Nothing can stop Russell Westbrook – not Winter Storm Stella, and certainly not the Nets.
Despite heavy snow and severe winter weather throughout the day, Westbrook took the floor Tuesday night at Barclays Center and did what he’s done all year: everything. Westbrook recorded his 33rd triple double of the season, scoring 25 points, dishing out 19 assists and grabbing 12 rebounds to lead the Thunder to a 122-104 win over Brooklyn. It’s Westbrook’s third straight game with a triple-double. His 19 assists were three shy of his season high.
Westbrook secured his 10th rebound with 4:49 remaining in regulation to complete the triple-double. The Barclays crowd, which serenaded the Thunder point guard with MVP chants multiple times over the course of the night, erupted when Westbrook hauled in the missed Brook Lopez three-point attempt. Lopez led the Nets (12-54) with 25 points on 9 of 14 shooting, including 3 of 6 from downtown.
The Thunder (38-29) are now 27-6 this season when Westbrook compiles a triple-double, a .818 winning percentage.
“He’s a unique, unique player,” Nets coach Kenny Atkinson said of Westbrook before the game.
Westbrook has put together one of the most impressive campaigns in NBA history. Atkinson’s described it as “legendary.” Westbrook recorded his 32nd triple-double in Oklahoma City’s win over the Jazz on Saturday, moving past Wilt Chamberlain into second all-time for triple-doubles in a single season. Only Oscar Robertson recorded more in a season – 41 in 1961-62, when The Big O averaged a triple-double.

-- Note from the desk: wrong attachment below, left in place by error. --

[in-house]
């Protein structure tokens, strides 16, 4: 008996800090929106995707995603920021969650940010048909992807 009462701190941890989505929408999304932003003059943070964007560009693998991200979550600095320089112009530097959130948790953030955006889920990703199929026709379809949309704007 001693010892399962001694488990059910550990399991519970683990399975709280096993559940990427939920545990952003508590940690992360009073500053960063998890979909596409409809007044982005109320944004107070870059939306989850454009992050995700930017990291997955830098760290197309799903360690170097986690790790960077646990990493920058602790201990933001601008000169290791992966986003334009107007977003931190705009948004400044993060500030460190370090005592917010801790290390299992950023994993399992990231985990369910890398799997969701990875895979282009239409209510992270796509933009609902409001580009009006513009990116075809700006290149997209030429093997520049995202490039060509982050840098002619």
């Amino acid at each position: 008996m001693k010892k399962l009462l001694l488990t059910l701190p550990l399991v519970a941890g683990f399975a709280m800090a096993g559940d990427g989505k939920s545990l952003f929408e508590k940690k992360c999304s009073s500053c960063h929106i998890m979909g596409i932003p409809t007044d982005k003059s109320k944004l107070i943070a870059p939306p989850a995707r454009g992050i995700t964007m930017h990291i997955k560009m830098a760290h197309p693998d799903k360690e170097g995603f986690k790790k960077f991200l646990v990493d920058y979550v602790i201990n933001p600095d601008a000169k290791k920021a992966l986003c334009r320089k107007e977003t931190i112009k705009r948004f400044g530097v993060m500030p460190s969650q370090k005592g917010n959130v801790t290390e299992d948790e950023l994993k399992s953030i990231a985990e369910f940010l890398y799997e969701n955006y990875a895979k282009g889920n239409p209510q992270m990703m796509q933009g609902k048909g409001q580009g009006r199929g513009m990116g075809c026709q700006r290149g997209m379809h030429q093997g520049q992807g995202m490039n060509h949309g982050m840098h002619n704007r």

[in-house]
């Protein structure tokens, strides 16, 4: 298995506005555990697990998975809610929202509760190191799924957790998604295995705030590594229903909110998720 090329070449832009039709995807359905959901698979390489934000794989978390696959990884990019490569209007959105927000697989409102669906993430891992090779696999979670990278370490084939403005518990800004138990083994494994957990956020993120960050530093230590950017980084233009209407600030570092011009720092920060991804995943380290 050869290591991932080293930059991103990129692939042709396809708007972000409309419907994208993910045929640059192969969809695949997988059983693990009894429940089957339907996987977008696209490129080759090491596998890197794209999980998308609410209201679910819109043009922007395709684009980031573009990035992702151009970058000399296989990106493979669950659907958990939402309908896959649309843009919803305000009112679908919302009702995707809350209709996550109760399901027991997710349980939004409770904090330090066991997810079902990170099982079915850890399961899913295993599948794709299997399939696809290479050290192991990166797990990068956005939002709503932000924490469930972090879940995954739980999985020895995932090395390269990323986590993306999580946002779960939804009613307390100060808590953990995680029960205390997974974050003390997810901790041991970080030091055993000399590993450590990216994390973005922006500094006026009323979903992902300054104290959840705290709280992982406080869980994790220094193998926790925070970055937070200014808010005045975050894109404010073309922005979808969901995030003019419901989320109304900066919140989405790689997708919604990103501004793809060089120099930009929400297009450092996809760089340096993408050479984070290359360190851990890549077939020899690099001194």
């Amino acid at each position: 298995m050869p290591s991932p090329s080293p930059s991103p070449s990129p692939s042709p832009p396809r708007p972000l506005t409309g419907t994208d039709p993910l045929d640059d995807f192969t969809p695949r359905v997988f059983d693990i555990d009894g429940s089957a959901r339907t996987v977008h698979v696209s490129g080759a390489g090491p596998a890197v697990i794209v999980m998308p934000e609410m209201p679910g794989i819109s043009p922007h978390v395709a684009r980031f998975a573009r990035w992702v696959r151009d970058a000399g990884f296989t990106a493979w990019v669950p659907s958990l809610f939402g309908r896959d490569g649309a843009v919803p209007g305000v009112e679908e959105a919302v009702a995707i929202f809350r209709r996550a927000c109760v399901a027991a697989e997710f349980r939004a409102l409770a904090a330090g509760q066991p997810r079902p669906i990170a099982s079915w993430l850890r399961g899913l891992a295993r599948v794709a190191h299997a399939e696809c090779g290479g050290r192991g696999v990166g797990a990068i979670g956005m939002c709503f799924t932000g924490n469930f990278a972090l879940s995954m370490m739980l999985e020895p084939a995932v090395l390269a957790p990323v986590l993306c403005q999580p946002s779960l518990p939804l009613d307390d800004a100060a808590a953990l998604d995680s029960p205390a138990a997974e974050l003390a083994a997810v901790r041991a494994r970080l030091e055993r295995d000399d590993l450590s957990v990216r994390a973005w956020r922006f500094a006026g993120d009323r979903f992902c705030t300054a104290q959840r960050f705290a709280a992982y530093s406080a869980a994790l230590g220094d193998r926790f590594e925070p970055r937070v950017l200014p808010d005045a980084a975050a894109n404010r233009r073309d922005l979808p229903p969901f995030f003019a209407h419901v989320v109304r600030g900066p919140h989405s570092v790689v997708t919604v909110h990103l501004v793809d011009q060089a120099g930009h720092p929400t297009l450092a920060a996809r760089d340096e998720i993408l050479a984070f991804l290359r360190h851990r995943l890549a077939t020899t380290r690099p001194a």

Robertson remains the only player to complete that feat. But Westbrook is on pace to become to second. He entered Tuesday night’s matchup with the Nets averaging 31.9 points, 10.1 assists and 10.5 rebounds per game.
“Where he’s really stepped it up is his passing. It’s gone to another level,” Atkinson said. “So (if) you want to throw five guys at him, he’s going to find the open guy. He’s just that smart and has that good of a grasp on the game.”
Atkinson pointed to Westbrook’s ferocious energy on a nightly basis as the most impressive part of 28-year-old’s 2016-17 season.
“The thing that always strikes you when you’re watching him is how competitive he is and the physical force that he plays with,” said Atkinson, a former point guard who played collegiately at Richmond and professionally abroad. “To play with that kind of aggressiveness, force, physicality from the point guard position, you don’t see that every night. You see a lot of finesse guys that are really good players, but he’s kind of redefined the position a little with how big he is and fast and strong.”
Oklahoma City coach Billy Donovan has been most impressed with Westbrook’s leadership this season, as the team has dealt with the departure of Kevin Durant and an influx of young, inexperienced talent.
“He’s done a terrific job leadership-wise, and it’s been great for me as a coach to see him lead the way he has,” Donovan said before Tuesday’s game. “He’s always been a leader. But I think with the way the team is structured right now, a lot of people are looking to him for that leadership. He’s really had a lot of patience and he’s really gone out of his way to help guys.”
Published at Wed, 15 Mar 2017 02:10:25 +0000